- A suture is a piece of thread-like material used to stitch or approximate tissues, and hold the wound together until healing takes place.
- any strand of material used to ligate bleeders or used to approximate tissue.
- any materials used to sew, sick or hold tissue together until healing process occurs.
Purpose of Suture:
- to hold a wound together in good apposition until such time as the natural healing process is sufficiently well established to make the support from the suture material unnecessary and redundant.
Ligature or Tie – refers to a suture material that is tied around a blood vessel to occlude the lumen.
Two types of ligature or tie:
- Free tie – is a stand of material that is handed or given the surgeon or assistant to ligate a vessel. This stand is not threaded on a needle.
- Stick tie or suture ligature – the suture material is threaded either on a needle holder or on a right angle clamp before occluding a deep or large vessel.
Atraumatic Suture – a suture material prepared or manufactured with a needle attached to it. It is referred to as an eyeless needle or atraloc-swage on needle.
Strand – suture material prepared or manufactured without a needle attached to it.
Continuous Suture – a suturing technique wherein a surgeon start suturing at one point and ends at the other point without cutting the suture material. This may be referred to as a running stitch and also used to close the peritoneum and vessels because it provide a leakproof suture line.
Interrupted Suture – the suture is taken, tied and out separately. This technique is time consuming.
Subcuticular Suture – a continuous suture is placed beneath epithelial layer of skin in short lateral stitches. It leaves a minimal scar formation.
Buried Suture – a suture placed under the skin, buried either continuous or interrupted suture.
Burse String or Inverting Stitch – a continuous suture is used as a draw string method to invert the loose ends or edges of tissue and tied the close the lumen. (for example, stamp of the appendix.)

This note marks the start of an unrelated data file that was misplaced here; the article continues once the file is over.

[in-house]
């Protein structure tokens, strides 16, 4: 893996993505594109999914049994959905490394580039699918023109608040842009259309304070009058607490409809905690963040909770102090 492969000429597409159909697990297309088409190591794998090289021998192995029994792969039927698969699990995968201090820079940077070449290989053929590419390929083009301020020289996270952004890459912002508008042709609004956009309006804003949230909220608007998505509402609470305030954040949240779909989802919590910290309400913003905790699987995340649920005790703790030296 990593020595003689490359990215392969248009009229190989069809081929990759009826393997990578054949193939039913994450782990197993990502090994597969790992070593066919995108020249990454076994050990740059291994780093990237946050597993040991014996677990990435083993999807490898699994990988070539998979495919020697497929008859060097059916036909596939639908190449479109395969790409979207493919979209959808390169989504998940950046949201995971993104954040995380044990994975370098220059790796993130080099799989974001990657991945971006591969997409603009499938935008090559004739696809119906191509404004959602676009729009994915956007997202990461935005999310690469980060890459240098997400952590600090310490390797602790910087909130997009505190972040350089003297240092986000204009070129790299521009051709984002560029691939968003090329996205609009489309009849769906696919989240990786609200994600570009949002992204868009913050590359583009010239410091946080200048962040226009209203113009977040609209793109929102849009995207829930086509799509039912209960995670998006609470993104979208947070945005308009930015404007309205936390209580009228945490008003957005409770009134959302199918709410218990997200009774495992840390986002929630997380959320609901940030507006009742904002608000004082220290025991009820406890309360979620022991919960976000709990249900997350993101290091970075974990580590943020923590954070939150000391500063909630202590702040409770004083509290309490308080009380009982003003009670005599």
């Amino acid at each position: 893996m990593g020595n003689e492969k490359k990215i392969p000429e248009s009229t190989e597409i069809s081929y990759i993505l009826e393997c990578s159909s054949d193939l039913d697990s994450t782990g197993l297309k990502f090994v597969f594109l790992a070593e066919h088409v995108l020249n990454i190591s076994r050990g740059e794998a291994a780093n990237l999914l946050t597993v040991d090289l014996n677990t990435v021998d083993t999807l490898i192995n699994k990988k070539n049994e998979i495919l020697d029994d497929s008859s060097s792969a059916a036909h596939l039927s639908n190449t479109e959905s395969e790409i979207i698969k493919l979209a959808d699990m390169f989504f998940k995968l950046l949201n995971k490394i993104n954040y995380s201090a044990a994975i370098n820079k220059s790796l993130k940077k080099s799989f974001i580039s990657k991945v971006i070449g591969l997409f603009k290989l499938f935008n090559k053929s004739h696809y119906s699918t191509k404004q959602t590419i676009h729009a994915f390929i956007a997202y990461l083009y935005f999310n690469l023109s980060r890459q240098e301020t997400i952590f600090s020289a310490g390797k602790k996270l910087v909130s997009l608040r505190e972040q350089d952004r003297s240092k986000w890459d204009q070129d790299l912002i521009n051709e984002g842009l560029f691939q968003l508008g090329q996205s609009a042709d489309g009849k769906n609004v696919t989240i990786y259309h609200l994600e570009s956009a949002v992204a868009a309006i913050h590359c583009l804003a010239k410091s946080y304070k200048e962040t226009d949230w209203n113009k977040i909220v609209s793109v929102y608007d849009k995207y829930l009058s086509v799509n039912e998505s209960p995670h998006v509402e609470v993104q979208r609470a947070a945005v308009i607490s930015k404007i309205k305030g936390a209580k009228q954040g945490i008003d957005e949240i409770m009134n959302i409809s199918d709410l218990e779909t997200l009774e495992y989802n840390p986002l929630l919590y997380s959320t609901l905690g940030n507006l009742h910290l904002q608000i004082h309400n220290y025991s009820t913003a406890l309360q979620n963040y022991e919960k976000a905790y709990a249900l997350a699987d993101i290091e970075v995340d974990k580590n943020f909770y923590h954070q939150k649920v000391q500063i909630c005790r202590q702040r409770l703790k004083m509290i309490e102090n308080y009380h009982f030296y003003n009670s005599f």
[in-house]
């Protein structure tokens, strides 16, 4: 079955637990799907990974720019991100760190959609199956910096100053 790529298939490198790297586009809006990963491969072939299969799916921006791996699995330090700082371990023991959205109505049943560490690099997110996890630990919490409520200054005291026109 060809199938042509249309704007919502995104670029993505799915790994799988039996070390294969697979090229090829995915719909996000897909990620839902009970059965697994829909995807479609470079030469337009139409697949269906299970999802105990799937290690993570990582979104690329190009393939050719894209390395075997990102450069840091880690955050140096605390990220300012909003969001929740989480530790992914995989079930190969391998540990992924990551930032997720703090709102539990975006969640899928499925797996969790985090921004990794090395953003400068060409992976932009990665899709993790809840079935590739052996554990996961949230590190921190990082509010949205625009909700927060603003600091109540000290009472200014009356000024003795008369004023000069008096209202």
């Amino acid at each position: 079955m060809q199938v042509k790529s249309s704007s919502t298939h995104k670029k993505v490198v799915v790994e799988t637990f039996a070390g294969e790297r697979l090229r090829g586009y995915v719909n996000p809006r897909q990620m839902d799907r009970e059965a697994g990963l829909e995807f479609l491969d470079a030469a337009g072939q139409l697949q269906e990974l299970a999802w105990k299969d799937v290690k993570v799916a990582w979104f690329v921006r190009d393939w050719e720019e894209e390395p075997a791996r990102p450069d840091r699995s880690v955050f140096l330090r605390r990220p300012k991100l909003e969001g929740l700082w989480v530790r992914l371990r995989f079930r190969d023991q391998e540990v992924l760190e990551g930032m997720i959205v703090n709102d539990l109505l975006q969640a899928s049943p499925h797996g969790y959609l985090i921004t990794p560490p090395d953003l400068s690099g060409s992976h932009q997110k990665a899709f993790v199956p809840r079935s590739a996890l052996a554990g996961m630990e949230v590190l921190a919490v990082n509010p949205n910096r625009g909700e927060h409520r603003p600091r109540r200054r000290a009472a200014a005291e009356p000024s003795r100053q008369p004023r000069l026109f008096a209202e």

Traction Suture – is used to hold tissue out of the way during the operation.
Classification of Suture Material:
1. Absorbable Suture. An absorbable suture is made from material that can be absorbed (digested) by body cells and fluids. Rate of absorption depends on various factors, including type of body tissue, nutritional status of the patient, and the presence of infection. Absorbable suture is available prepackaged and presterilized in various sizes graded by diameter and length. Sizes range from number 12-0, which is the finest, to number 5, which is the heaviest. The length ranges from 12 to 60 inches.
a.Plain gut. Plain indicates a surgical gut material that has not been treated to lengthen its absorption time
in the tissue. This suture is absorbed more rapidly than treated suture.
b. Chromic gut. Chromic surgical gut has been treated with chromic oxide so that it will delay its rate of digestion
c. Synthetic Absorbable Sutures
i. Polyglactin 910 (Vicryl).
ii. Polyglycolic Acid (Dexon).
iii. Polydioxanone (PDS).
2. Nonabsorbable Suture. This suture material is not absorbed during the healing process. Nonabsorbable suture
becomes encapsulated (enclosed in a capsule) with tissue and remains in the body until it is removed or cast off.
Silk, nylon, cotton, linen, polypropylene, and corrosion-resisting steel wire are examples of nonabsorbable sutures.
Sutures used for skin closure are usually removed before healing is complete.
- Sutures are sized by the USP (United States Pharmacopoeia) scale
- The available sizes and diameters are:
- 6-0 = 0.07 mm
- 5-0 = 0.10 mm
- 4-0 = 0.15 mm
- 3-0 = 0.20 mm
- 2-0 = 0.30 mm
- 0 = 0.35 mm
- 1 = 0.40 mm
- 2 = 0.5 mm
- Suture materials vary in their physical characteristics
- Monofilament sutures (e.g. polypropylene) are smooth
- The slide well in tissues but if handles inappropriately they can fracture
- Multifilament sutures (e.g. polyglactin) are braided
- They have a greater surface area
- They are easier to handle and knot well
- Some suture materials have a ‘memory’ (e.g. polypropylene)
- Return to former shape when tension is removed
- Made from the submucosa of sheep gastrointestinal tract
- Broken down within about a week
- Chromic acid delays hydrolysis
- Even so it is destroyed before many wounds have healed
- Strong and handles well but induces strong tissue reaction
- Capillarity encourages infection causing suture sinuses and abscesses
- Tensile strength
- 65% @ 14 days
- 40% @ 21 days
- 10% @ 35 days
- Absorption complete by 70 days
- Tensile strength
- 70% @ 14 days
- 50% @ 28 days
- 14% @ 56 days
- Absorption complete by 180 days
Specifications for Suture Materials:
- It must be sterile
- It must be uniform in tensile strength by size and material.
- It must be hypoallergenic and less tissue reactive.
- It must be safe on each type of tissue.
- It must be secure and tight when knotted.
- It must be appose and maintain the tied tissues together until it fully heal.
Operating Room Technique Instructional Manual – 2nd Ed.